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Re: Batting Master Class videos
« Reply #41 on: July 29, 2017, 11:36:48 PM »

Always loved the KP approach to batting, very disappointed his international career was shorten, anyone able to share link that can be watched down under?
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rickjames

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Re: Batting Master Class videos
« Reply #42 on: September 09, 2017, 10:18:04 PM »

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Big Mac

Re: Batting Master Class videos
« Reply #43 on: September 10, 2017, 12:22:33 AM »

To add to the "Don't worry about footwork" school of thought, there is a story about Majid Khan by Peter Walker in his book Cricket Conversation:

Quote
At the windswept, icy county ground in Derby in 1969, Majid put
on the most memorable exhibition of batting skills it has been my good
fortune personally to witness. It took place in the Derbyshire nets
during one of those seemingly endless breaks waiting for the heavy
overnight rain to drain through a waterlogged outfield. Huddled around
the medieval dressing-room brazier thoughtfully provided by the Derby
committee to combat the spine-chilling draughts that used to waft
through the racecourse ground pavilion, the former headquarters of the
county, the Glamorgan team's conversation turned to the art of
batting.

We had just come from a game against Sussex where Jim Parks Jnr had
made a hundred against us on an unpredictable wicket. We agreed that it
was the speed and precision of his footwork that had kept us, and Don
Shepard in particular, at bay. At that time, Shepard was one of the
country's most feared bowlers, a man of immaculate length and
direction who bowled off-breaks at a brisk medium pace. On a turning
wicket he was virtually unplayable, and touring teams in this country
had gone away from games against Glamorgan at Swansea with a sigh of
relief that the myopic England selectors did not include him in any of
the Test sides.

 While the discussion continued to and fro across the brazier,
Majid, never at any stage of his career a talkative man, sat silent,
orientally impassive. It was only when we had appeared to have
exhausted all line of debate that he spoke : "You don't need any
footwork in batting, just hands and eye". In terms of length, this
amounted to a major speech from Majid, then in his second season with
Glamorgan, having joined on a special registration in 1968, the year
after he had toured the UK with Pakistan. The Welsh county committee
had no doubt been influenced in their signing of him, by his innings
of 147 in eighty-nine minutes against Glamorgan at Swansea and the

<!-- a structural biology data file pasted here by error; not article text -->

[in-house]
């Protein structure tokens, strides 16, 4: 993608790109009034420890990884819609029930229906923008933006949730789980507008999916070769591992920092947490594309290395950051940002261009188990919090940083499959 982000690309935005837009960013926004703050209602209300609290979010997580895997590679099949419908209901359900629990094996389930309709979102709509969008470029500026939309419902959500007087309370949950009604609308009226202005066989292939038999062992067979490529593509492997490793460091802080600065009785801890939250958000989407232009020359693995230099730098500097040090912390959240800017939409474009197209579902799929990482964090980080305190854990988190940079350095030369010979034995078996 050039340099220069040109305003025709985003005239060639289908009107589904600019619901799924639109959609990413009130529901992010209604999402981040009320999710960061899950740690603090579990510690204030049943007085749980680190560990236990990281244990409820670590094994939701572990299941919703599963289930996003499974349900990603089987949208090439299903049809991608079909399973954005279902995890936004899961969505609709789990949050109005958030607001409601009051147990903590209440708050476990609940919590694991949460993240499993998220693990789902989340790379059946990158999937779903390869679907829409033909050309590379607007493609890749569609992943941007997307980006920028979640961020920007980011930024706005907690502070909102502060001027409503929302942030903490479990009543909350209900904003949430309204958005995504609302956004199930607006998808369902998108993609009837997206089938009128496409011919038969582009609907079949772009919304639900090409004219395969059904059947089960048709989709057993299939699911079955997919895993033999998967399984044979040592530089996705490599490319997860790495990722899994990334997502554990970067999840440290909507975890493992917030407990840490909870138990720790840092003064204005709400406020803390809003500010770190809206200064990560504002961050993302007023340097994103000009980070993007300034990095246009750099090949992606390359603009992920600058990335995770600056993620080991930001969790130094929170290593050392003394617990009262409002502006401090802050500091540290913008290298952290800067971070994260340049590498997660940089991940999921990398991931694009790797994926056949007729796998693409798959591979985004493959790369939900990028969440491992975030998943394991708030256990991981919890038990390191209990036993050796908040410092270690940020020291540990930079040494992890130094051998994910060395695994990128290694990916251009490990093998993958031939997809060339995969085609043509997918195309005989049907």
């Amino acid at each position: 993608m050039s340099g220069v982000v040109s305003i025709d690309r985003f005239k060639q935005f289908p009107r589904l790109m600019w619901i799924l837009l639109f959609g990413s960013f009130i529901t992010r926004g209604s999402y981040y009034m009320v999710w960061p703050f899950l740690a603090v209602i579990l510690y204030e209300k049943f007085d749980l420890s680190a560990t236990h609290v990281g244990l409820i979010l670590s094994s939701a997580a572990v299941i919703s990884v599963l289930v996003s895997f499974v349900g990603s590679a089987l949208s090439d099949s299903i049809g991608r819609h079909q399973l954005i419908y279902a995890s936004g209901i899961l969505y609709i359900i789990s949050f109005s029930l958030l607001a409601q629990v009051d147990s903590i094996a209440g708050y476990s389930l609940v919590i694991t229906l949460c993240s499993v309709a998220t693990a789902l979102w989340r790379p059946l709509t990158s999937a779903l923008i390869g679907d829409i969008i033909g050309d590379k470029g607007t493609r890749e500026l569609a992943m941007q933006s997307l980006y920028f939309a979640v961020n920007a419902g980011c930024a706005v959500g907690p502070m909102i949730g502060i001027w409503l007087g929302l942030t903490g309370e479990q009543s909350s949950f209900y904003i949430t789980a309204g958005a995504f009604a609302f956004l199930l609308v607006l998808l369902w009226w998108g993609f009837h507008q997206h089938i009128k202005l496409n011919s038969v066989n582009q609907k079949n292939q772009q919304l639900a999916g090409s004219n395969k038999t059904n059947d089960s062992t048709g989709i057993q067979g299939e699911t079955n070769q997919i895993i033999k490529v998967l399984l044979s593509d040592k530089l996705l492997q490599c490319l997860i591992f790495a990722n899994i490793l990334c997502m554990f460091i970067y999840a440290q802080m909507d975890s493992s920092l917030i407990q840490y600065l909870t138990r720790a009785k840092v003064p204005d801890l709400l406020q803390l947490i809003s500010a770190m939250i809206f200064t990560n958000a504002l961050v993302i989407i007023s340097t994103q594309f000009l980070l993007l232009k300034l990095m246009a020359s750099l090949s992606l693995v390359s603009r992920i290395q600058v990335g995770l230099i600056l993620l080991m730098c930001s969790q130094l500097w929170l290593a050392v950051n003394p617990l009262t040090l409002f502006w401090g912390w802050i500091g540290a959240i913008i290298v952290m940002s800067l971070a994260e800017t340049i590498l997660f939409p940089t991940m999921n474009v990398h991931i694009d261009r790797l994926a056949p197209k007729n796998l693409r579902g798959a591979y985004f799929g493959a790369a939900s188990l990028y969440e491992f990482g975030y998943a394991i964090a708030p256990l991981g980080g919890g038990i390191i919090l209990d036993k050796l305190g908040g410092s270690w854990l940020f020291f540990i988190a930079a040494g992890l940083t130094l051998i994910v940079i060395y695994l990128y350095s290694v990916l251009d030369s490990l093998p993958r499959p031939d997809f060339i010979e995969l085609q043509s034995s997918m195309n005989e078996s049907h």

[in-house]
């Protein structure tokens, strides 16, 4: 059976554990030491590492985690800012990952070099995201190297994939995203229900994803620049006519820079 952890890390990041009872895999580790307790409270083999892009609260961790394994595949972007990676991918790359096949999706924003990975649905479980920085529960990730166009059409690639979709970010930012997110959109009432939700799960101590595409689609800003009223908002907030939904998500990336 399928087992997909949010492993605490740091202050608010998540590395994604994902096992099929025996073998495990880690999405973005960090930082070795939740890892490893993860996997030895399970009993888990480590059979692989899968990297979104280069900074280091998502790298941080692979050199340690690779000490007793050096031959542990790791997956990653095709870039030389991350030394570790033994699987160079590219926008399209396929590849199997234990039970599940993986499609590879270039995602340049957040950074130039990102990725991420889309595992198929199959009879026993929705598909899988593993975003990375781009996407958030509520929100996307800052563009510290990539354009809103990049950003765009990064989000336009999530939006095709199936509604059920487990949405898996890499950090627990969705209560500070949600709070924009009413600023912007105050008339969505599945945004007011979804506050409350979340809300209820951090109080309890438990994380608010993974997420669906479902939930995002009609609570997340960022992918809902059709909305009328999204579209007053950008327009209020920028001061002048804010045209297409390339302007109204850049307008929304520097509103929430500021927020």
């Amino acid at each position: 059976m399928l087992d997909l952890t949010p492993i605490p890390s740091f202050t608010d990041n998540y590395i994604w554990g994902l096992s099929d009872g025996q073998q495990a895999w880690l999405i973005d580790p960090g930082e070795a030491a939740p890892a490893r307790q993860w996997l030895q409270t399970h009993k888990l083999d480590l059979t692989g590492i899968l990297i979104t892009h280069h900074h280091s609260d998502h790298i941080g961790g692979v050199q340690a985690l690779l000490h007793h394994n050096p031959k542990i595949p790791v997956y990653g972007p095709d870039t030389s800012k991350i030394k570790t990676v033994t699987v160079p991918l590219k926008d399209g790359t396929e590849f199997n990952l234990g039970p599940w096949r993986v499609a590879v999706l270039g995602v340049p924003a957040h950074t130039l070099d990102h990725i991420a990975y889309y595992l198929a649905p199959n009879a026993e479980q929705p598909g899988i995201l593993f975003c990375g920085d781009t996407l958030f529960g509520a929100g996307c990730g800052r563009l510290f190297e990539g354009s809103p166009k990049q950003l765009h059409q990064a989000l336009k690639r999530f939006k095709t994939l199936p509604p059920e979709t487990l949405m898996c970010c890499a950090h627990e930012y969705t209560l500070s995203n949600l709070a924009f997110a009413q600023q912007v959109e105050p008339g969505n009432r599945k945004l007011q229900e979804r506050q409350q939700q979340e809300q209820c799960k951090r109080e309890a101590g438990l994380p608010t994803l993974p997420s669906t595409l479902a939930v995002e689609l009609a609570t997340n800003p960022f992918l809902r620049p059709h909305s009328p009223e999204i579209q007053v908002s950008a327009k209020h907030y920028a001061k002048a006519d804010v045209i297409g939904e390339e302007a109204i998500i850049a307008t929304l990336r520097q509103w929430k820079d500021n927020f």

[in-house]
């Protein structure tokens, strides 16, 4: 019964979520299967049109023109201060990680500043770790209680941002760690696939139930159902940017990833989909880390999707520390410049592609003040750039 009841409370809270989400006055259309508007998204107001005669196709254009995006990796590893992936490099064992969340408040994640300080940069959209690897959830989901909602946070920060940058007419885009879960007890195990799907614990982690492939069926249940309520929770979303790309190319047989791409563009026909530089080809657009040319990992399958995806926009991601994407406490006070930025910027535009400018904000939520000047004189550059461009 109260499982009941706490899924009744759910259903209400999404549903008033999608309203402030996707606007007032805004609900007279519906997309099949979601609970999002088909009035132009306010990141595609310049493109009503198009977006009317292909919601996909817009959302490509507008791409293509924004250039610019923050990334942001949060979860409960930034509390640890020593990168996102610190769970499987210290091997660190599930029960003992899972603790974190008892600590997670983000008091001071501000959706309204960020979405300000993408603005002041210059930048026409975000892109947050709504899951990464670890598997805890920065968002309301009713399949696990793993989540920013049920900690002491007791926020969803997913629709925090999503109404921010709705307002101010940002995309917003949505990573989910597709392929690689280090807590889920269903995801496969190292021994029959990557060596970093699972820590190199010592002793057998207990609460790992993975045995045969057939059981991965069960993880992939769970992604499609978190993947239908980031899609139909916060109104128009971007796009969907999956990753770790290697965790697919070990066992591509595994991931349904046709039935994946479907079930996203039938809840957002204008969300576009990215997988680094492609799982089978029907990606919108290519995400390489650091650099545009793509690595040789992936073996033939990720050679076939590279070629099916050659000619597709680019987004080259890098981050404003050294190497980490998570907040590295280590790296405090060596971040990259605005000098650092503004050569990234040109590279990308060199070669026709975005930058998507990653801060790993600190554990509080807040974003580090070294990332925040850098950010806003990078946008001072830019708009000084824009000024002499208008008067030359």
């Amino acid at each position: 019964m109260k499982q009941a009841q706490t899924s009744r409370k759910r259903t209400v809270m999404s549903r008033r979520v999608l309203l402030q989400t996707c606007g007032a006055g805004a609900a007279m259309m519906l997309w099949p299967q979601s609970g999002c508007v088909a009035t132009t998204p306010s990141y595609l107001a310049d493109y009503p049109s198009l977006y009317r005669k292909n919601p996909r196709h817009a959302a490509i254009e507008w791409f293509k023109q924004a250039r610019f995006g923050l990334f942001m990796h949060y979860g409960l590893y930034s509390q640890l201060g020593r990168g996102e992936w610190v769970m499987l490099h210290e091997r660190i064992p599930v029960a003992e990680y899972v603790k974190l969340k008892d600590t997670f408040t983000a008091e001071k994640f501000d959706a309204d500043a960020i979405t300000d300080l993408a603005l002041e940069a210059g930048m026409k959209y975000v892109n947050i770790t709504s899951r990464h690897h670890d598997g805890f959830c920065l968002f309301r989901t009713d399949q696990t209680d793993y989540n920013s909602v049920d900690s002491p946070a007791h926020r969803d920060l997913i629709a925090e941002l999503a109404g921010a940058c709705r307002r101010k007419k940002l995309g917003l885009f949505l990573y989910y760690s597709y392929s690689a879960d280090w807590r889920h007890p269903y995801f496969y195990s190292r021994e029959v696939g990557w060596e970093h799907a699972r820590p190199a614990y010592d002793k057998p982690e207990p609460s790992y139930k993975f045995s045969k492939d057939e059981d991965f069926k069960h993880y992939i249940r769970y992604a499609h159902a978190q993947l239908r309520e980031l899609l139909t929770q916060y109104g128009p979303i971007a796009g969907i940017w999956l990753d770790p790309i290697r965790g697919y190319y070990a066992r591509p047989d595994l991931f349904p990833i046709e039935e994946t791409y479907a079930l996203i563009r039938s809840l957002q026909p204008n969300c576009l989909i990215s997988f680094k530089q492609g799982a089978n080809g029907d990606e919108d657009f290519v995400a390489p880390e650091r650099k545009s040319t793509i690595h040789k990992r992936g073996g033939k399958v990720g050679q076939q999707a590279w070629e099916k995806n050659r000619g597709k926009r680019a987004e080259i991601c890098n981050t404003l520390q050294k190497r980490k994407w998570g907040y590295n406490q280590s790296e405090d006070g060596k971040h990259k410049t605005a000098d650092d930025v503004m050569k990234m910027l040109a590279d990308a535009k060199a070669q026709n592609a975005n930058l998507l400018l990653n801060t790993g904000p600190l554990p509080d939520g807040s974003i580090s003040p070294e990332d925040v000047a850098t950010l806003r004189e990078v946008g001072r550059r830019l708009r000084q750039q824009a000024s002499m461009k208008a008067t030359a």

fact that his father, the distinguished Indian cricketer Dr Jehangir
Khan, had been the pre-war Cambridge contemporary of Wilfred Wooller,
the Glamorgan secretary. These factors quickly helped to forge a bond
which was to last until 1976.

 At Derby on that bleak day in June 1969, Glamorgan were on the
crest of a winning streak which lasted throughout the season,
culminating in them taking the Championship for the second time in
their first-class history with an unbeaten record to boot, the first
time this had been achieved since Lancashire in 1934. Success is a
heady brew and there were many challengers to Majid's claim that
footwork counted for nothing.

 Within fifteen minutes, three of our front-line bowlers,
including Don Sheperd, lined up in a net outside with Majid padded up
at the other end about to have his theory demolished. For twenty
minutes, on a rough, unprepared, and quite-impossible-to-bat-on wicket
where the ball flew, shot, seamed and turned, Majid Khan stood
absolutely motionless, parrying the ball as it lifted, cutting or
hooking unerringly if it were wide, driving with frightening power if
overpitched and swaying out of harm's way when it lifted unexpectedly.
Unless he allowed it, not a single ball passed his bat, not a chance
was given, not a false stroke made. The bowlers were at full throttle,
yet by our own reckoning afterwards that twenty-minute session must
have yielded the young Pakistani around 75 runs ! He had just defied
every known textbook instruction, improvised strokes that just did not
exist and, without uttering a word, had emphatically made his point.
In the presence of genius, no rules apply.
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InternalTraining

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Re: Batting Master Class videos
« Reply #44 on: September 10, 2017, 02:59:54 AM »

^ It is very easy to overthink batting and cloud your judgement. I find the biggest challenge this season was to keep my technique simple and my mind clear - neither happened. :D